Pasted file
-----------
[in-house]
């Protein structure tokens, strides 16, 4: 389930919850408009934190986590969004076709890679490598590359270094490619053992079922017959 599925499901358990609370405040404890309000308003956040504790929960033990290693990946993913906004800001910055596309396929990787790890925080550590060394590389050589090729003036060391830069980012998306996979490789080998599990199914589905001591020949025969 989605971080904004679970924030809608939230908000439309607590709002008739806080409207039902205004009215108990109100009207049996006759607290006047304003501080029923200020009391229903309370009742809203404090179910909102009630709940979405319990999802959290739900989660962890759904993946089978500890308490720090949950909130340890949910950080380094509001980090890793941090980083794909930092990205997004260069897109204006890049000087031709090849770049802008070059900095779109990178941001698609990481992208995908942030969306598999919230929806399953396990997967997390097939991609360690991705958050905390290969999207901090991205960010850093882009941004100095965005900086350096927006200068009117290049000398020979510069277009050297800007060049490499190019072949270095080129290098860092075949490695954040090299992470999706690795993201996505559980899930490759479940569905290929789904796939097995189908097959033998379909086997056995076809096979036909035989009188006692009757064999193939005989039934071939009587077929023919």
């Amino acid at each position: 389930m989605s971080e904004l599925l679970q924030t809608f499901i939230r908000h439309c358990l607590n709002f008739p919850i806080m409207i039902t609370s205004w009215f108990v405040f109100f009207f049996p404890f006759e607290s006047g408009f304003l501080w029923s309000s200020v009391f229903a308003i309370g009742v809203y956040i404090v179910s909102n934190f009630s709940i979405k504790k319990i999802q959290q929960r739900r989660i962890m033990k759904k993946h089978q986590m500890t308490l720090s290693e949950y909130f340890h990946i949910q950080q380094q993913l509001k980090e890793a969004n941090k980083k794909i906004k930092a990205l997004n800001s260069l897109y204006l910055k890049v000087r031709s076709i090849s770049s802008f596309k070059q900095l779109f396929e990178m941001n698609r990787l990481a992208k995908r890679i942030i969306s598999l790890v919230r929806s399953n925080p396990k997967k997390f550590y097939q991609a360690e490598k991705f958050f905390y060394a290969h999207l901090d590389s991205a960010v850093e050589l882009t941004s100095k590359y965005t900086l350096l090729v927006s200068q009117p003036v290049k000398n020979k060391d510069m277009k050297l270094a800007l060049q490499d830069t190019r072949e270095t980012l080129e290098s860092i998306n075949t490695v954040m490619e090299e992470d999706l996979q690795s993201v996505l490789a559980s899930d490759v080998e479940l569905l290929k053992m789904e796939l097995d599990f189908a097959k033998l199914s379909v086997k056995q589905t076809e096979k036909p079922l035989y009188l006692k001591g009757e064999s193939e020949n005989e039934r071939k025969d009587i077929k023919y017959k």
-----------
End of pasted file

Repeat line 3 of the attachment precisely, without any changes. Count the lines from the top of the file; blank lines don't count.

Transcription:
């Amino acid at each position: 389930m989605s971080e904004l599925l679970q924030t809608f499901i939230r908000h439309c358990l607590n709002f008739p919850i806080m409207i039902t609370s205004w009215f108990v405040f109100f009207f049996p404890f006759e607290s006047g408009f304003l501080w029923s309000s200020v009391f229903a308003i309370g009742v809203y956040i404090v179910s909102n934190f009630s709940i979405k504790k319990i999802q959290q929960r739900r989660i962890m033990k759904k993946h089978q986590m500890t308490l720090s290693e949950y909130f340890h990946i949910q950080q380094q993913l509001k980090e890793a969004n941090k980083k794909i906004k930092a990205l997004n800001s260069l897109y204006l910055k890049v000087r031709s076709i090849s770049s802008f596309k070059q900095l779109f396929e990178m941001n698609r990787l990481a992208k995908r890679i942030i969306s598999l790890v919230r929806s399953n925080p396990k997967k997390f550590y097939q991609a360690e490598k991705f958050f905390y060394a290969h999207l901090d590389s991205a960010v850093e050589l882009t941004s100095k590359y965005t900086l350096l090729v927006s200068q009117p003036v290049k000398n020979k060391d510069m277009k050297l270094a800007l060049q490499d830069t190019r072949e270095t980012l080129e290098s860092i998306n075949t490695v954040m490619e090299e992470d999706l996979q690795s993201v996505l490789a559980s899930d490759v080998e479940l569905l290929k053992m789904e796939l097995d599990f189908a097959k033998l199914s379909v086997k056995q589905t076809e096979k036909p079922l035989y009188l006692k001591g009757e064999s193939e020949n005989e039934r071939k025969d009587i077929k023919y017959k």